I don't have a new book to promote this year, but at past AWPs, it's been a delight to be hosted for signings of my chapbook by journals and small presses which had recently published my poems. The bookfair is truly a wonder--awkward and overwhelming, yes, but also site of many warm reconnections, happy discoveries, and chance conversations that can lead to opportunities. (And this year, my time at the bookfair will have a particular focus: to talk with reps from small & university presses about how to submit my weird hybrid researched/personal essay-collection manuscript.)
A confession and caveat: I'm having some trepidation about the city itself. Seattle has had a LOT of street violence recently. Large areas downtown have been boarded up since Amazon, Google, and other tech giants abandoned their office buildings, and small businesses dependent upon office workers didn't make it through the work-from-home years. It's not the proliferation of unhoused & addicted people I'm talking about; they are tragic but unthreatening. It's the drug gangs and armed robbers who prey upon them that I'm concerned about. The new mayor pledged a greater law-enforcement and social-support presence after a severe spate of gun violence last year, but Third Avenue between Pike & Pine is still to be avoided, even in daylight, and I'm still trying to figure out how to get to & from the nighttime events safely. Maybe I'll hold up a sign saying "Let's walk back to the hotels together?" after Min Jin Lee's keynote on Thursday night. And offsite events after dark? No thanks, unless I can gather a sizeable group to walk with. (I feel ridiculous paying for a cab or Uber to drive me half a dozen blocks.)
Becky Tuch, I like your 2014 essay about the omission of discussion of exploited adjunct labor in academia at the AWP conferences. I have published several articles about the topic of nontenure-track faculty, and I organized a successful union of adjuncts at Western Michigan University. My published essays about abuse of adjuncts and what to do about it are the following:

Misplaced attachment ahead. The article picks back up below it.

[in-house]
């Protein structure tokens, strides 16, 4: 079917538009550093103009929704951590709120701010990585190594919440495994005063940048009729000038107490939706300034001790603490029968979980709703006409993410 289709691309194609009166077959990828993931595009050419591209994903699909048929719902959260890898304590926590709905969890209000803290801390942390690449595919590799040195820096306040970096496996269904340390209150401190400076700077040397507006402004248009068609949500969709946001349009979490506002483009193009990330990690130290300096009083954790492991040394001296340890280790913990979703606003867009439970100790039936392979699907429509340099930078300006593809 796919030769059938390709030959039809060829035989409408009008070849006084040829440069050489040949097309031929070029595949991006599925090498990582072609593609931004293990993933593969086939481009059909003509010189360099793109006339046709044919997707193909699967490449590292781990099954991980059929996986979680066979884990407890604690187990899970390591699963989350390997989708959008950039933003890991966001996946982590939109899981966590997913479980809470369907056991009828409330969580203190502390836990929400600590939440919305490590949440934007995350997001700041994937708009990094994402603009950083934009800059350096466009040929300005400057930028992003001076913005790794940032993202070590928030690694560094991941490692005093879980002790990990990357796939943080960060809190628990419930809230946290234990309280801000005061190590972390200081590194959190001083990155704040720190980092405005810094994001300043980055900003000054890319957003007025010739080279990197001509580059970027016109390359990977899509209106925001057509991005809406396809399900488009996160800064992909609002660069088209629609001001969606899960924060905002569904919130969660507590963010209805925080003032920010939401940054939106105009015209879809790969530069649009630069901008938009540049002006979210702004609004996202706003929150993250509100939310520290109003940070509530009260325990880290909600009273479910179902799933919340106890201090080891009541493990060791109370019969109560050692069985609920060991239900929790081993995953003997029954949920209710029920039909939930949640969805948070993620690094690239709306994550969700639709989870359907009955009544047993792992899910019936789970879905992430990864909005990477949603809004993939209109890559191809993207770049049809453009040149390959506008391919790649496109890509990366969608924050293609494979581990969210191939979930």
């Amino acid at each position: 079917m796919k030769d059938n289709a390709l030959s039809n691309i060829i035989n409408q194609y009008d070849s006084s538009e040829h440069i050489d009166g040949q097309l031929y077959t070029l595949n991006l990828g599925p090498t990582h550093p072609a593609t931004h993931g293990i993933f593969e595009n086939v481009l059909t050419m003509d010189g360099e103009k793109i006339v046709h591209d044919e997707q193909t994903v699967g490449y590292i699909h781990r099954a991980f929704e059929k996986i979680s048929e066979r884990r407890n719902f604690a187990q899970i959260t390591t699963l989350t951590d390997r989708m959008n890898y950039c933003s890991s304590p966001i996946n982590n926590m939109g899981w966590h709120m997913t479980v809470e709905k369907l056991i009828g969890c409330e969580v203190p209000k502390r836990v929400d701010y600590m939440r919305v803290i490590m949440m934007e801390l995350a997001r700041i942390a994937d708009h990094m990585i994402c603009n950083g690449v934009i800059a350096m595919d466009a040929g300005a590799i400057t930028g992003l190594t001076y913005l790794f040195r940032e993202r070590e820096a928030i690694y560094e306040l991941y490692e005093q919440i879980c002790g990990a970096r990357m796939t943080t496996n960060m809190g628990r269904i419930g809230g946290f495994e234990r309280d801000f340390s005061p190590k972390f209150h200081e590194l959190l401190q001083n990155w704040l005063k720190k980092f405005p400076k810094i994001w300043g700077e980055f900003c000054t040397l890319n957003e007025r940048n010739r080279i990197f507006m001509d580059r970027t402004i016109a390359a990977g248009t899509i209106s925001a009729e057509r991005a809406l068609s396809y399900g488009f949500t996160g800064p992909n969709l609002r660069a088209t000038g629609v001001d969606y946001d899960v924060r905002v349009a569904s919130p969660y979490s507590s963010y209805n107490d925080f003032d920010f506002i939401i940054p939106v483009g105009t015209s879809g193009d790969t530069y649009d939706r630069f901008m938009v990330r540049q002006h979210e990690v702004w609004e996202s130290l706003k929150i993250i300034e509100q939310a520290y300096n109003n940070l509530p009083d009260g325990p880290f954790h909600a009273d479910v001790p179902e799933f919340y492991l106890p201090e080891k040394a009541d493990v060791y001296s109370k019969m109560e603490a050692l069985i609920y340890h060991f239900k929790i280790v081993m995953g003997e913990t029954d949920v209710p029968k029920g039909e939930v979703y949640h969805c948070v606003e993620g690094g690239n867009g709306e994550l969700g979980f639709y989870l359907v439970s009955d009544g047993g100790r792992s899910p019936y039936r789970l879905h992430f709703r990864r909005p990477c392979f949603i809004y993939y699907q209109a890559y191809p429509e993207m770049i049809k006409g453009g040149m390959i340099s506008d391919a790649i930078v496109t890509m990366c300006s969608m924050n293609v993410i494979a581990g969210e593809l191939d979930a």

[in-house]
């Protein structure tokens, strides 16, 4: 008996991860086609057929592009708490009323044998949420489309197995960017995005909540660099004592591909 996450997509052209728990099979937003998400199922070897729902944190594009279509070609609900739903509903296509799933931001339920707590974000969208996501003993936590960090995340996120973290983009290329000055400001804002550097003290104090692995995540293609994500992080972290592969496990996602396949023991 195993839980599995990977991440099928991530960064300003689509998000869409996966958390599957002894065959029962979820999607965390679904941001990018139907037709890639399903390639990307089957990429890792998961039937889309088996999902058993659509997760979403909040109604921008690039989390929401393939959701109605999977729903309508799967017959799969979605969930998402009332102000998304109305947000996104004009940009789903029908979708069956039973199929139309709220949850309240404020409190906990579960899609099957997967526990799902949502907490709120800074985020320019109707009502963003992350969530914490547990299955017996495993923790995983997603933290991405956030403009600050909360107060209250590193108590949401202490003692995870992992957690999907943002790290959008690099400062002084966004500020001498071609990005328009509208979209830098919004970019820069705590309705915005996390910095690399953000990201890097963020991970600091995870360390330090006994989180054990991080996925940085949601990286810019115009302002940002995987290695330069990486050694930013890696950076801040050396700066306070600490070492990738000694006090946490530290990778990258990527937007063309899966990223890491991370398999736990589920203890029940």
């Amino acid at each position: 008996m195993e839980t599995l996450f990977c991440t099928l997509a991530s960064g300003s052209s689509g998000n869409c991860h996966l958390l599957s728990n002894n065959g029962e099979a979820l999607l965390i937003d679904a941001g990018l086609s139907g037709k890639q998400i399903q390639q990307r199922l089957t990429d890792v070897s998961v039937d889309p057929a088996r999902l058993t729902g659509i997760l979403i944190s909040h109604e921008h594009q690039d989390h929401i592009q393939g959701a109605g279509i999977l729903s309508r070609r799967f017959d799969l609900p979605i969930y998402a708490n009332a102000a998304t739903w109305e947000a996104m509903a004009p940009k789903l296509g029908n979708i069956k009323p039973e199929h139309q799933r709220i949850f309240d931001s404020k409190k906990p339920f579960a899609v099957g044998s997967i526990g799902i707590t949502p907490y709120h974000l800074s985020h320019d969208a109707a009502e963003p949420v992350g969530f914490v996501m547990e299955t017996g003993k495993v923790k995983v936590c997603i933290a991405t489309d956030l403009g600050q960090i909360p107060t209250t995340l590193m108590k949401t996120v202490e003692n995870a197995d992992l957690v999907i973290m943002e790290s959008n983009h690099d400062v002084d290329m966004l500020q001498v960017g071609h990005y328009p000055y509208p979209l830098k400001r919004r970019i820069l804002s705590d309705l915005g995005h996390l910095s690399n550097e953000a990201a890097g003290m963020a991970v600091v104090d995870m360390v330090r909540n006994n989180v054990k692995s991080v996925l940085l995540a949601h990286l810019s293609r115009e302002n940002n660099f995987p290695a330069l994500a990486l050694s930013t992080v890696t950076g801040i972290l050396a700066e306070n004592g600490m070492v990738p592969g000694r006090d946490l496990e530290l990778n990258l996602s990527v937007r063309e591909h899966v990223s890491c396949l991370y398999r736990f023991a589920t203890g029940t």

“Franchising the Disenfranchised: Improving the Lot of Visiting Faculty and Adjuncts” (essay). Gypsy Scholars, Migrant Teachers and the Global Academic Proletariat. Ed. Rudolphus Teeuwen and Steffen Hantke. Amsterdam and New York: Rodopi, 2007. 79-85.
“Forum on Organizing” (essay). College English 73.4 (March 2011): 450-65.
“Contingent Faculty and the Evaluation Process.” Forum 16.1 (Fall 2012): A8-A12.
Best wishes! Janet
My website is https://www.janetruthheller.com/
Don’t worry, Becky. Very soon, universities, and everyone working in them, will be replaced by bots that don’t require food, shelter, or any compensation at all :-(
I've been to dozens of mystery conferences as tourist, then panelist, finally panel moderator and even the smaller ones can be intimidating. My publishers urged me to go because I was launching the Nick Hoffman mysteries in the 90s, and I did. Showing up again and again got me better recognized in that world of crime fiction and invited to a conference in Oxford, another in the Bahamas (!), all expenses paid for me and my spouse.
They can all be intimidating to a different degrees. I recommend taking time to get outside of the hotel and do even minimal sightseeing. I also recommend that if you know a favorite author is going to do a reading, bring a book to be signed. And if you forget, it's still cool to connect even briefly with a writer or writers you admire.
If you write in the crime fiction genre, look into the smaller cons first. They're less stressful and can be more fun, plus you're more likely to enjoy meeting people when you're not in a crowd of thousands.
Here's a list of mystery cons for 2023:
Bouchercon 2023 - San Diego, California, August 30 - Sept 3, 2023
Crimefest - May 11 - 14, 2023, Bristol, UK
Left Coast Crime - Tucson, Arizona, March 16 - 19, 2023
Midwest Mystery Conference - A one day in person con. in Chicago
Mid-Atlantic Nostalgia Convention - Hunt Valley MD, September 7 -9, 2023.
PulpFest - Pittsburgh, PA, August 3 - 6, 2023.
Noir Con - A conference dedicated to the celebration of Noir. A virtual conference will be held Oct. 21 - Oct. 23. 2022
Malice Domestic - April 28 - April 30, 2023, Bethesda, MD.
Nancy Drew Convention - October 4 - 8, 2023, Salem, MA